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Camping gear review: Wherever I pitch my tent...

Words: Harry Fisher | Photos: Harry Fisher, Cape Union & Outdoor Warehouse

The idea of being completely self-sufficient while on a motorcycling or bicycle trip is very alluring for many people, as it allows you to really get away from it all. And finding kit that is small and light enough to carry on a bike, which is not going to break the bank, isn’t as hard as it may seem.

Being properly prepared is one of the greatest joys of undertaking a journey. Not only is there the fun of all the gadgets you have at your disposal but they free you up from having to rely too much on civilisation and enable you to get to grips with nature. This, of course, means camping. However, the problem can often be one of space and/or weight. Tents and sleeping bags are not necessarily the most compact items and other gear, such as cooking equipment, can be bulky and heavy.

A little research into this challenge revealed that light and compact while performing well, are remarkably easy to achieve. What is not so easy is the affordability, as not all of us need or have the budget for Everest-expedition-quality equipment. The good news for our latter group is that going down-market does not necessarily mean down-grading on any of the essential criteria. So let’s take a look at the equipment needed, in order of importance.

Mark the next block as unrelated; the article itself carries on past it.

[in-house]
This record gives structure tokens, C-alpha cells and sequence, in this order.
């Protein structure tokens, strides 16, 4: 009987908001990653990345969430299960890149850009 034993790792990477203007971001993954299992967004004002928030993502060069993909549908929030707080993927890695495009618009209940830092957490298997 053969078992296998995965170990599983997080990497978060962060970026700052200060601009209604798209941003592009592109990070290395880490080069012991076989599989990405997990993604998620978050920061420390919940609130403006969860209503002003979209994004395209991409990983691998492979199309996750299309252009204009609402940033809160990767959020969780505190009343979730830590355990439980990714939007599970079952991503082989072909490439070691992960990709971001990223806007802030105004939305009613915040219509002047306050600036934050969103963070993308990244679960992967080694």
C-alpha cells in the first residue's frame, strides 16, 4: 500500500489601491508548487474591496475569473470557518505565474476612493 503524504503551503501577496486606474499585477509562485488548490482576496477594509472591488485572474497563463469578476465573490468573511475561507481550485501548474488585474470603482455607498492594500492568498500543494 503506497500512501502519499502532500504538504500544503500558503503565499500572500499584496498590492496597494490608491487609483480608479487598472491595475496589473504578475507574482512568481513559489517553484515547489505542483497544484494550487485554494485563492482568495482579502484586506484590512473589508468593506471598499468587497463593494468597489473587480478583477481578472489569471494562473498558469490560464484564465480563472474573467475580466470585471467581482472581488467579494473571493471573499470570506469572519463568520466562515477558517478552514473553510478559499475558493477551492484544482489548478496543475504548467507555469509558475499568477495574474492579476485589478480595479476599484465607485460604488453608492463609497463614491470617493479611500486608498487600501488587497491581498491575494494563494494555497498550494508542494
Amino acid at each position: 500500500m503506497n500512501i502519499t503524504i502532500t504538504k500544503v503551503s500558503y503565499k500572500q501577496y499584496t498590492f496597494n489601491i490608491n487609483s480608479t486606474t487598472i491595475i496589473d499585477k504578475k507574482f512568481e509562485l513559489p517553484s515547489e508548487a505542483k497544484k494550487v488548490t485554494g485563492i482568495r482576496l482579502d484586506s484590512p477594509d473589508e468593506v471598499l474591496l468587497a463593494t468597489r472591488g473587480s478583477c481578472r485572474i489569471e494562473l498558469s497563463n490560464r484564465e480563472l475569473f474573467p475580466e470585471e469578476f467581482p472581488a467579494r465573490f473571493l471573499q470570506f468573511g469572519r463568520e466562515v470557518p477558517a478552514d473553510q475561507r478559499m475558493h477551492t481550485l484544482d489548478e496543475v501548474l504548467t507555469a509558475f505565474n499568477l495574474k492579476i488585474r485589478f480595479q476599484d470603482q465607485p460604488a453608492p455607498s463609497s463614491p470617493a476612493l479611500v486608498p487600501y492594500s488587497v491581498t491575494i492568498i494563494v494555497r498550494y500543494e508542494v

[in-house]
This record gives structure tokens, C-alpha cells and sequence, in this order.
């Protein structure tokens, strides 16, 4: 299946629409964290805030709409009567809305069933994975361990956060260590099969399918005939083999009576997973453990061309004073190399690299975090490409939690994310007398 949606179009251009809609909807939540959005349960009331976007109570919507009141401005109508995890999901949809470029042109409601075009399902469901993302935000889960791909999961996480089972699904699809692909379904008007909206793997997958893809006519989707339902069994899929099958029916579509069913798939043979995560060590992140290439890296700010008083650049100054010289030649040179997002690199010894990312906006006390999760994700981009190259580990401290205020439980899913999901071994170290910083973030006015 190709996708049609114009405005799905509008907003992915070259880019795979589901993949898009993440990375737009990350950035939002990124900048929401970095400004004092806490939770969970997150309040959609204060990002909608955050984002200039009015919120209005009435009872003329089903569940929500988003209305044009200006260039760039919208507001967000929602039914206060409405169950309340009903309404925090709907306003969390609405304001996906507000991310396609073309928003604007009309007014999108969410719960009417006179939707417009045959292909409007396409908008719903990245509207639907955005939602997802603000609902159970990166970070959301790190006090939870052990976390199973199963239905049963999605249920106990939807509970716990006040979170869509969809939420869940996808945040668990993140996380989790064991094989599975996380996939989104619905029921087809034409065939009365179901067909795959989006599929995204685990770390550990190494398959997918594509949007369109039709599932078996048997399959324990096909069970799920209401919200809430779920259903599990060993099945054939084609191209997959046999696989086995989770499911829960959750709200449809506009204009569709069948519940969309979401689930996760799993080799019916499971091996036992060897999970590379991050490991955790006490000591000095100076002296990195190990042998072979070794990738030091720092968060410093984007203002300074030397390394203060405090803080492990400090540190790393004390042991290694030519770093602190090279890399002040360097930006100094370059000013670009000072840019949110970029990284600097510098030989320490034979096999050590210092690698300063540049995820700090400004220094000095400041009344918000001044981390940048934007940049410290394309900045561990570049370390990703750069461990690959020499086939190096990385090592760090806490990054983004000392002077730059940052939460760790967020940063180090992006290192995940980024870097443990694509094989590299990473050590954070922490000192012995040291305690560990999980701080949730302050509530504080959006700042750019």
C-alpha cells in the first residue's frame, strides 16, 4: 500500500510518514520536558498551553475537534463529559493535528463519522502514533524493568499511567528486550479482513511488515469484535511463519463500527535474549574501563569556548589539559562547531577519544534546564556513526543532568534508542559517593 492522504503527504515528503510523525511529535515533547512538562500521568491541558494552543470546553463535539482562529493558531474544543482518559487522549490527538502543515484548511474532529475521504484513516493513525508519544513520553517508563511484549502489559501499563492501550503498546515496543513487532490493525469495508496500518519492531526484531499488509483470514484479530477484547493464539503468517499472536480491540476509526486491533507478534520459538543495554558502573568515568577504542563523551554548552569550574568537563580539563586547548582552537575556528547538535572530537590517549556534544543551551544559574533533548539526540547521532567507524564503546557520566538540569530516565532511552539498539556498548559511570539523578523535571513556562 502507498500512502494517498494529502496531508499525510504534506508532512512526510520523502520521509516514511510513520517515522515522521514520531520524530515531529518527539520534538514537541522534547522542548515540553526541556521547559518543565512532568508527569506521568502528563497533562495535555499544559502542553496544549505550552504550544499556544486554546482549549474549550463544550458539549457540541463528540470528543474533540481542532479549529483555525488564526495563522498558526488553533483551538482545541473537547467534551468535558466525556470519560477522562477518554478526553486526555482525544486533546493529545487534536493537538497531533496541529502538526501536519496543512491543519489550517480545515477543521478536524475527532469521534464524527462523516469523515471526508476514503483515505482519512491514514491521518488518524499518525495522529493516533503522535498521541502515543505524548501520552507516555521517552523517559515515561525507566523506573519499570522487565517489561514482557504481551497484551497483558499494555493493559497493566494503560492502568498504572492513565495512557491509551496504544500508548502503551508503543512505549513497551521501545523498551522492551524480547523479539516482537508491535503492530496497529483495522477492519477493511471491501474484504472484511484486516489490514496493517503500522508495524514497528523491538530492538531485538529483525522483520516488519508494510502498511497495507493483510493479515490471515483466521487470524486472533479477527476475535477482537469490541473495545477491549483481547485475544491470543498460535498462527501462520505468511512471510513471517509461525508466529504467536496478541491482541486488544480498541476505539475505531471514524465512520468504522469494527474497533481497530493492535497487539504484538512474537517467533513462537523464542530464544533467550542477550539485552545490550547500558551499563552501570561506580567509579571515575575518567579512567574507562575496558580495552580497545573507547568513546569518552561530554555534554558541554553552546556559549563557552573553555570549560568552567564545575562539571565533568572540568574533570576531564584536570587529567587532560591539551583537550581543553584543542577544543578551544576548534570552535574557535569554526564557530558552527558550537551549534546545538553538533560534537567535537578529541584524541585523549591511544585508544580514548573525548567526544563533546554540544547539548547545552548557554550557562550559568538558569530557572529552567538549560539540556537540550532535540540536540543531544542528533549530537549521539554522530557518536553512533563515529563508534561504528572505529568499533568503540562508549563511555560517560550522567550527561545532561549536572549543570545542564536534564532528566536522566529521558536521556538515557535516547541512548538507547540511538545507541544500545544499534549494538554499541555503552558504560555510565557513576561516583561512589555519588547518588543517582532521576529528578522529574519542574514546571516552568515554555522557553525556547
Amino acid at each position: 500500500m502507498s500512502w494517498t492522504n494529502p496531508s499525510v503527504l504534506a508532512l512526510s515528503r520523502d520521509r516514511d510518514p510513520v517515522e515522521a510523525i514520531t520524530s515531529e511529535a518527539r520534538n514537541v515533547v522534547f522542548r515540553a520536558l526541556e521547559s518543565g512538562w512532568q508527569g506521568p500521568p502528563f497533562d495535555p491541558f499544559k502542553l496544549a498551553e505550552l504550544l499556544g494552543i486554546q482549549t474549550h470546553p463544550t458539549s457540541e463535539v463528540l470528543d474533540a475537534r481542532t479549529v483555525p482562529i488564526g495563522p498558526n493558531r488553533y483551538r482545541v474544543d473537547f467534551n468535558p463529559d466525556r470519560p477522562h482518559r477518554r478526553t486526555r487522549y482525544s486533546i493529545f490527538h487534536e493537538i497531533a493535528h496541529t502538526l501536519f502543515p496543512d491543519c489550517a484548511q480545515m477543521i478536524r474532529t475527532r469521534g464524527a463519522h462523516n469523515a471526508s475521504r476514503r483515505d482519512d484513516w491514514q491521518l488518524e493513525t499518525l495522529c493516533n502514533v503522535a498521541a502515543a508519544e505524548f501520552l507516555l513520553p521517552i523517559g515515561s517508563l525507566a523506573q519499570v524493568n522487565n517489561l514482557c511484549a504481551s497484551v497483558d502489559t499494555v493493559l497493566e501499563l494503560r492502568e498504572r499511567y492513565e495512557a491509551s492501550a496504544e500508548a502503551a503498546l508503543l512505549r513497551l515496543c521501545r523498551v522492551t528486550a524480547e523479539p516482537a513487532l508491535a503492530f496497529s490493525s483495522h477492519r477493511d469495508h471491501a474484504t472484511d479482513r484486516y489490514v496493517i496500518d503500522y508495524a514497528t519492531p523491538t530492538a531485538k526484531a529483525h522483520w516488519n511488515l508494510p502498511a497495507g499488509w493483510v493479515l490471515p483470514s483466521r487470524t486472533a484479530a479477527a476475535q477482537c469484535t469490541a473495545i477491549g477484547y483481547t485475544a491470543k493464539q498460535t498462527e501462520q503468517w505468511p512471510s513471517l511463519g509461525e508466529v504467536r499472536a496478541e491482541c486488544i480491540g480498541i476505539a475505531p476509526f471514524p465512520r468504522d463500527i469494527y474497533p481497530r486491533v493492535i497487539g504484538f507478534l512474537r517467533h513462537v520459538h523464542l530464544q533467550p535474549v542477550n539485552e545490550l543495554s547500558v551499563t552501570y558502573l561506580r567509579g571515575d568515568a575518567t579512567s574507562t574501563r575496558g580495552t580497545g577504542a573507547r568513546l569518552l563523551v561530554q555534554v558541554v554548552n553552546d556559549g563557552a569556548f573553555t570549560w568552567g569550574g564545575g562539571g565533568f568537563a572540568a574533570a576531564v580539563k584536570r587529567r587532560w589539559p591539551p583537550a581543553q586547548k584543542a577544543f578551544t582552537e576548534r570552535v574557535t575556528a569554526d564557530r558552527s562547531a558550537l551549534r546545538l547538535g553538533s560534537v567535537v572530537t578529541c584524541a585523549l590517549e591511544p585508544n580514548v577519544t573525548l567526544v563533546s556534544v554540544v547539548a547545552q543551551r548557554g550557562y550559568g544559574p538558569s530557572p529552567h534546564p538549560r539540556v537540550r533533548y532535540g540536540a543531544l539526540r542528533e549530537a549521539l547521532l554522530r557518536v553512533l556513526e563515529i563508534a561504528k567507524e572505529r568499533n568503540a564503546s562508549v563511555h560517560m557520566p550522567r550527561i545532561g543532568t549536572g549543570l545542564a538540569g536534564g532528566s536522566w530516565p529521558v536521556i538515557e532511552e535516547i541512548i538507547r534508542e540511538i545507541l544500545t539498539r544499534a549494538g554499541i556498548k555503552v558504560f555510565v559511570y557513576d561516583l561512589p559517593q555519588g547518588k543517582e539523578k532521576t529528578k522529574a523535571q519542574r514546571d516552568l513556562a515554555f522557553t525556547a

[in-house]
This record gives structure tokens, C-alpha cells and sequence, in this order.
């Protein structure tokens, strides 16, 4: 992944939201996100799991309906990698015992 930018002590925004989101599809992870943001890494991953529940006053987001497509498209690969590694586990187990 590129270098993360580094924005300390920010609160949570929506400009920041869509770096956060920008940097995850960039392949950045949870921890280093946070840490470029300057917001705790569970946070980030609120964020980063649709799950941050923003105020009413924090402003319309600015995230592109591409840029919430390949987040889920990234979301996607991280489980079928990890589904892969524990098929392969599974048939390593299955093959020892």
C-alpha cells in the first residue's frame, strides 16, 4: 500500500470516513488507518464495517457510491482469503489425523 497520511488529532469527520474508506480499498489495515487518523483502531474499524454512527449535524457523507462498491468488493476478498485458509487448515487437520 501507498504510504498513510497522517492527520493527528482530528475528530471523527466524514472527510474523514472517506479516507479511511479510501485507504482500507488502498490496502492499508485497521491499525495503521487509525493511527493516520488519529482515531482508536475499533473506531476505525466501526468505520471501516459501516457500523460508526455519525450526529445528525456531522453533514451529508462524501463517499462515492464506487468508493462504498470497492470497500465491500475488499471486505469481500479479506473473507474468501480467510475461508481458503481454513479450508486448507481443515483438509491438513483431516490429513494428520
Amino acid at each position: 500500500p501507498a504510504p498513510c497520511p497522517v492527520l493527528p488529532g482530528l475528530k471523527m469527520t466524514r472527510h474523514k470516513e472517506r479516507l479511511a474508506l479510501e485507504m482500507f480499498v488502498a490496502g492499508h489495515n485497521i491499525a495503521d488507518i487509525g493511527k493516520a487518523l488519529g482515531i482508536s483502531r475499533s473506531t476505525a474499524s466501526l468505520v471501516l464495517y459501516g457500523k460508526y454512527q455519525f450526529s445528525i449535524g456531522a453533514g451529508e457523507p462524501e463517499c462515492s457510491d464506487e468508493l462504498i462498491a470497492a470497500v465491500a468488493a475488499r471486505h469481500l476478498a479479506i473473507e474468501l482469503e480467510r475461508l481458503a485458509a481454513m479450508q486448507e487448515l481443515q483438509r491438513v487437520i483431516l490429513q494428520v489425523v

Tents - There are plenty of tents on the market, but very few with the weight and dimensions suitable for bikes. I found three that fit the bill perfectly.

• Outdoor Warehouse has the 360 Degree Lightweight 2, a 2-person tent that comes in at an amazing 1.8 kg and measures 50 x 17 cm (length x diameter) when packed. It offers a 2.3 m long sleeping compartment and all materials used are fire retardant and UV resistant. The inner is mesh, for perfect ventilation! *Priced at R1,099.

• Outdoor Warehouse also has the 360 Degree Trek 3, a 3-person tent. Why three person? Well, the extra space takes into consideration that while camping in the middle of nowhere, you might need or want to store your luggage and belongings in the tent with you. This tent caters for this while still having enough room for two people to sleep comfortably. It comes in at a very reasonable 3 kg and has a 2.1 m inner length. Packed, dimensions are 42 x 20 cm. *Priced at R1,599.

• Last, but not least, is the K-Way Nerolite 2-man tent from Cape Union Mart. This sits in-between the other two in terms of weight - 2.4 kg - but has roughly the same dimensions as the Trek 3 when packed. An aerodynamic shape allows it to remain stable even in high winds. It’s not the biggest tent in the world, so the two people sharing it would need to be quite good friends. It comes with a roll-top, waterproof carry bag and repair kit. The outer flysheet is made from ripstop nylon. *Priced at R1,499.

All three tents are dead easy to pitch and strike and, needless to say, they are all totally waterproof and have a built-in ground sheet. They all work on the bendy-pole concept and have aluminium poles. As a way of carrying your castle with you, you can’t go wrong with any of these tents.

Sleeping bags - Usually the bulkiest of all equipment, there is actually a way round this that also gives you great flexibility, no matter the temperature.